Mental HealthScience

life in the monkeysphere

If your mother died tomorrow, you’d be sad. Incredibly sad.

But, if instead of your mother, it was 30 people in a tiny village on the other side of planet, you probably wouldn’t be as upset.


They’re all people. Logically, you should be 30 times as sad about the village as about your mother. But you wouldn’t be.

One of the explanations for this is an idea evolutionary psychologists call Dunbar’s Number, the theory that human beings can only maintain meaningful social relationships with a limited number of people. That the reason we rarely think about people outside of our immediate social circles as being fully-rounded human beings is that we can’t.

The name comes from British anthropologist Robin Dunbar, who first presented the idea. It is more commonly known as ‘Monkeysphere Theory‘, a term coined by the comedy writer David Wong, an evil man who wished to deprive Dr. Dunbar of credit for his work.

Dunbar’s Monkey Number (split the difference) originated from research noting the similarity between the average size of social groups of primates (the number of individuals an animal would associate themselves with within a larger group) and the size of social groups of humans. Using a formula based on data from several different species of primate, Dunbar calculated that humans should have a mean social groups of about 150.

Well, sort of. The maths used gives a 95% certainty that it’s between 100 to 230, and it can vary from person to person.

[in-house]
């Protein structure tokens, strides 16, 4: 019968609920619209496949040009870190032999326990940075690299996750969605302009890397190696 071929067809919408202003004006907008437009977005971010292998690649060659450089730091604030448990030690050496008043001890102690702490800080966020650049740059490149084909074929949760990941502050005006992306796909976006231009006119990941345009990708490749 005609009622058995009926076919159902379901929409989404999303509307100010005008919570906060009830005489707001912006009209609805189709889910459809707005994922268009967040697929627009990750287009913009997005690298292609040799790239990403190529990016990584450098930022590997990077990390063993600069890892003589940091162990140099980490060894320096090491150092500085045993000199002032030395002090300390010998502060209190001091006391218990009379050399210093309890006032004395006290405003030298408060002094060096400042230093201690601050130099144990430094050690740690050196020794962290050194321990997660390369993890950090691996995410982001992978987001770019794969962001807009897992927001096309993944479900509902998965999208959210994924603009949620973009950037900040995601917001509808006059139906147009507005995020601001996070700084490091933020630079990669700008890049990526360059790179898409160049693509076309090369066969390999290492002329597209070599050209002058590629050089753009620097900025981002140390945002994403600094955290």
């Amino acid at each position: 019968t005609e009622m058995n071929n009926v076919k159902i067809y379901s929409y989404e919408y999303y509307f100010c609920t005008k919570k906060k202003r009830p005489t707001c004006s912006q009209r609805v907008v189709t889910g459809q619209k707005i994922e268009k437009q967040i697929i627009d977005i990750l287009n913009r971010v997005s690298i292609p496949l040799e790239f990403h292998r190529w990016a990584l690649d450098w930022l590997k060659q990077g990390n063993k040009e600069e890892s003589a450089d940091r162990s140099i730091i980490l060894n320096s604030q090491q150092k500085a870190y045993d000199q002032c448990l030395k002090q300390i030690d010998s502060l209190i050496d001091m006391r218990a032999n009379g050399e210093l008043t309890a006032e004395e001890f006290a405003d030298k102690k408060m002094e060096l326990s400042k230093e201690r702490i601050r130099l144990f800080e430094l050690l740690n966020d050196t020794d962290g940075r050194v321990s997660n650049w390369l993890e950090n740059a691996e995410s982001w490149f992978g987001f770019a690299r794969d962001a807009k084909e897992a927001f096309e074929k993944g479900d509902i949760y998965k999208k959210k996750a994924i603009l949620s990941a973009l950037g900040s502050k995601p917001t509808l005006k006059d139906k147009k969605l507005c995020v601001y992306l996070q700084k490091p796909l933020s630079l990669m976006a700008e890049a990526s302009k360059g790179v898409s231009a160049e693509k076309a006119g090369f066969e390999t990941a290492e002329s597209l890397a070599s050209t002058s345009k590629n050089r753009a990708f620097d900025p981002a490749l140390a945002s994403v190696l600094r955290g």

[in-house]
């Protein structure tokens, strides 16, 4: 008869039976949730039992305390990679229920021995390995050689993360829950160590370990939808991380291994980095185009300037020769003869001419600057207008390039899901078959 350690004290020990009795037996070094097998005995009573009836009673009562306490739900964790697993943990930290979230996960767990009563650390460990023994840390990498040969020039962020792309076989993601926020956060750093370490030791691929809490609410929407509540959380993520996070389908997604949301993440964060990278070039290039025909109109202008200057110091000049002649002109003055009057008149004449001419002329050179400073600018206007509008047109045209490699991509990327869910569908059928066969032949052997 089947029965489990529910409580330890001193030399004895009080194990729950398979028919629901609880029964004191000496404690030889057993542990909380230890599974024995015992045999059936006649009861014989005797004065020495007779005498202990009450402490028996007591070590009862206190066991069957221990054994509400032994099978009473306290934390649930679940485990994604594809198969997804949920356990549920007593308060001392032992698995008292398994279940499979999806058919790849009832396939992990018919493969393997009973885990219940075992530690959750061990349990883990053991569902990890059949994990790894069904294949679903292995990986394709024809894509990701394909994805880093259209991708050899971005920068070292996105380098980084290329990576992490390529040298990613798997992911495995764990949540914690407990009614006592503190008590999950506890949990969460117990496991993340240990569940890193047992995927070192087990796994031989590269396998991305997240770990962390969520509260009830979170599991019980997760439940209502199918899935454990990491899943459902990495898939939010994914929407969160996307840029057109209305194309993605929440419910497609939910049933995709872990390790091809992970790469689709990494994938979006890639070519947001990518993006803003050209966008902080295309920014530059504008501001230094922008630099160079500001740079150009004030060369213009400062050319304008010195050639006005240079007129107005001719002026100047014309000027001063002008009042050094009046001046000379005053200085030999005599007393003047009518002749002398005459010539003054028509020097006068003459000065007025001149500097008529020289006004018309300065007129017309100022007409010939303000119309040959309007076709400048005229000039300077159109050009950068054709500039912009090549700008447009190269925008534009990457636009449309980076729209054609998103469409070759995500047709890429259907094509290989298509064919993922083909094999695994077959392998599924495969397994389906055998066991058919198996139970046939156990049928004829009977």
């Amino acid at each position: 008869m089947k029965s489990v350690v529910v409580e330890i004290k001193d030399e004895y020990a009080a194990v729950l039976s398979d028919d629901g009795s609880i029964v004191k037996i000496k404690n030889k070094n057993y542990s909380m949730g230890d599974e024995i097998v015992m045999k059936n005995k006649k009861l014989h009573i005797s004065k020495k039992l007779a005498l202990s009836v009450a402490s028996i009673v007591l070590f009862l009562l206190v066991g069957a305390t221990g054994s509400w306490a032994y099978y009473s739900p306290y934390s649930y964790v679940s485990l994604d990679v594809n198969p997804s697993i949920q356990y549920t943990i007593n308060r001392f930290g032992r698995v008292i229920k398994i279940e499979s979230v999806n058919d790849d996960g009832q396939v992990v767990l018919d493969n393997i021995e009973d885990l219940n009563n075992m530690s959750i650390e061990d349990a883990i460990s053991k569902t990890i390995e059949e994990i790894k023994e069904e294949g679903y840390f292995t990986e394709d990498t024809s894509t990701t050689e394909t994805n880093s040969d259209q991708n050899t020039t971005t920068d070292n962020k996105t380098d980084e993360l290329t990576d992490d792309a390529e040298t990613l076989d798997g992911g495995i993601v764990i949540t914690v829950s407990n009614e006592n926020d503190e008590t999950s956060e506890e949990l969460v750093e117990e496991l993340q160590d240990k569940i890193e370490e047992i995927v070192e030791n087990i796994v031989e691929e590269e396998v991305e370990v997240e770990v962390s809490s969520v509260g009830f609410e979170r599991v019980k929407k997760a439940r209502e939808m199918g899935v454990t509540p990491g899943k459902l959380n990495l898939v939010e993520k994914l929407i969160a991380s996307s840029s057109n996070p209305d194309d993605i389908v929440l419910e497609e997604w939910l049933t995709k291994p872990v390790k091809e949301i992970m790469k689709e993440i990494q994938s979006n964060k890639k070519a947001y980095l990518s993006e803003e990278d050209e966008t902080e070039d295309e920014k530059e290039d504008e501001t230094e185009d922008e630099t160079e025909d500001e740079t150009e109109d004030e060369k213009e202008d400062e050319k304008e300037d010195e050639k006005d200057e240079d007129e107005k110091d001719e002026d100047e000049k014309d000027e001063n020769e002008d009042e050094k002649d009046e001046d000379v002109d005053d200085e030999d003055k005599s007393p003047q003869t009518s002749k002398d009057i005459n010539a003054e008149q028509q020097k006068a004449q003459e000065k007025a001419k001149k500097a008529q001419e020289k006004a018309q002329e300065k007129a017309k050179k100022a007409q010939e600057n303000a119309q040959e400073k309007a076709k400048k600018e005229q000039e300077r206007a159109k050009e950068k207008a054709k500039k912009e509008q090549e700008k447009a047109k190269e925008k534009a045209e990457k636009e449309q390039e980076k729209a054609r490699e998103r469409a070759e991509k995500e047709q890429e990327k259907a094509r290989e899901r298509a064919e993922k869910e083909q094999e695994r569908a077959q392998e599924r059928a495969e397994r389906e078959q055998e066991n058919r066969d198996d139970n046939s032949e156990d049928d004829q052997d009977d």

From a survival point of view, the Monkeysphere makes perfect sense. The more members of your tribe you ‘make friends’ with, the more likely you are to have assistance during a fight, have a larger share of food after hunts, and have a slightly better pick of mates when the time comes to make the monkey mambo.

Socialising, however, takes a lot of brain power, and with some hunter-gatherer groups reaching 2500 individuals, it simply wasn’t possible to keep track of complex, three-dimensional relationships with everyone. Therefore, the most efficient solution was to form useful relationships with as many people as possible. In the case of the human brain, that appears to be 150, and between species, depends on the size of the neocortex.

As an idea, the Monkeysphere is important because it affects every aspect of our lives that involve dealing with other human beings. Software programmers use it to estimate the amount of people social media programs have to work around, as well as how in-depth user’s interactions with them are likely to be. Psychologists working with corporations and militaries use data based on Dunbar’s research to develop strategies to based around improving interpersonal relationships amoung workers.

Most importantly, though, Monkeysphere theory finally proves definitively that anyone who claims to have 500 friends on Facebook is a dirty, dirty, liar.

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Alex Hoyle is a blogger, student, transvestite, and occasional stand-up comedian from Bristol, England. He can be found on Twitter as @alexdhoyle.

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